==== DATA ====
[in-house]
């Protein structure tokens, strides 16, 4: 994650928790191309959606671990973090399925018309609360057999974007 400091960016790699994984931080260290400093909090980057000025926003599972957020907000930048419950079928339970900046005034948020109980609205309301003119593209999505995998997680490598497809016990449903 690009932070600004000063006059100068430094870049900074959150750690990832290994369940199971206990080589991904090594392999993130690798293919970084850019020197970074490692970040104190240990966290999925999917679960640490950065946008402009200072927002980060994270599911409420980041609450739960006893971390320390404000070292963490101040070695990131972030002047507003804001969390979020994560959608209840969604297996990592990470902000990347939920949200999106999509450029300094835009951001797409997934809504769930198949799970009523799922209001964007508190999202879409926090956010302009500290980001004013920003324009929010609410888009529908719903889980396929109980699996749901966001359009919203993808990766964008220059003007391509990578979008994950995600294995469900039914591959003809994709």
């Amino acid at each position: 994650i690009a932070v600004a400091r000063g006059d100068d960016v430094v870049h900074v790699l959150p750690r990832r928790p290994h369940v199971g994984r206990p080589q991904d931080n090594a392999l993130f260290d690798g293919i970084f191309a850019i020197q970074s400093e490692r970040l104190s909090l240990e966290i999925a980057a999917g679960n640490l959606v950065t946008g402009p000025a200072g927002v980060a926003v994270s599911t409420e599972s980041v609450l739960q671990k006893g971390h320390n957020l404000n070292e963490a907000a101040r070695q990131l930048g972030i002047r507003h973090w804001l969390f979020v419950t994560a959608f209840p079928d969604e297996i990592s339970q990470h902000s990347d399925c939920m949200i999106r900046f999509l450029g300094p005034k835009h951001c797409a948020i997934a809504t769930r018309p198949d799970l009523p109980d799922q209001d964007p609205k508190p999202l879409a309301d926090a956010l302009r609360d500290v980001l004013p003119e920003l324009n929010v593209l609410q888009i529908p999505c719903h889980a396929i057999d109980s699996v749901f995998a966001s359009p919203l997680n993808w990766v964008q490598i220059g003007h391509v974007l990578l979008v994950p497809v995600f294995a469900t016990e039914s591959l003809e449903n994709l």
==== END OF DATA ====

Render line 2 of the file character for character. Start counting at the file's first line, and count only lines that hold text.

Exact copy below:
């Protein structure tokens, strides 16, 4: 994650928790191309959606671990973090399925018309609360057999974007 400091960016790699994984931080260290400093909090980057000025926003599972957020907000930048419950079928339970900046005034948020109980609205309301003119593209999505995998997680490598497809016990449903 690009932070600004000063006059100068430094870049900074959150750690990832290994369940199971206990080589991904090594392999993130690798293919970084850019020197970074490692970040104190240990966290999925999917679960640490950065946008402009200072927002980060994270599911409420980041609450739960006893971390320390404000070292963490101040070695990131972030002047507003804001969390979020994560959608209840969604297996990592990470902000990347939920949200999106999509450029300094835009951001797409997934809504769930198949799970009523799922209001964007508190999202879409926090956010302009500290980001004013920003324009929010609410888009529908719903889980396929109980699996749901966001359009919203993808990766964008220059003007391509990578979008994950995600294995469900039914591959003809994709």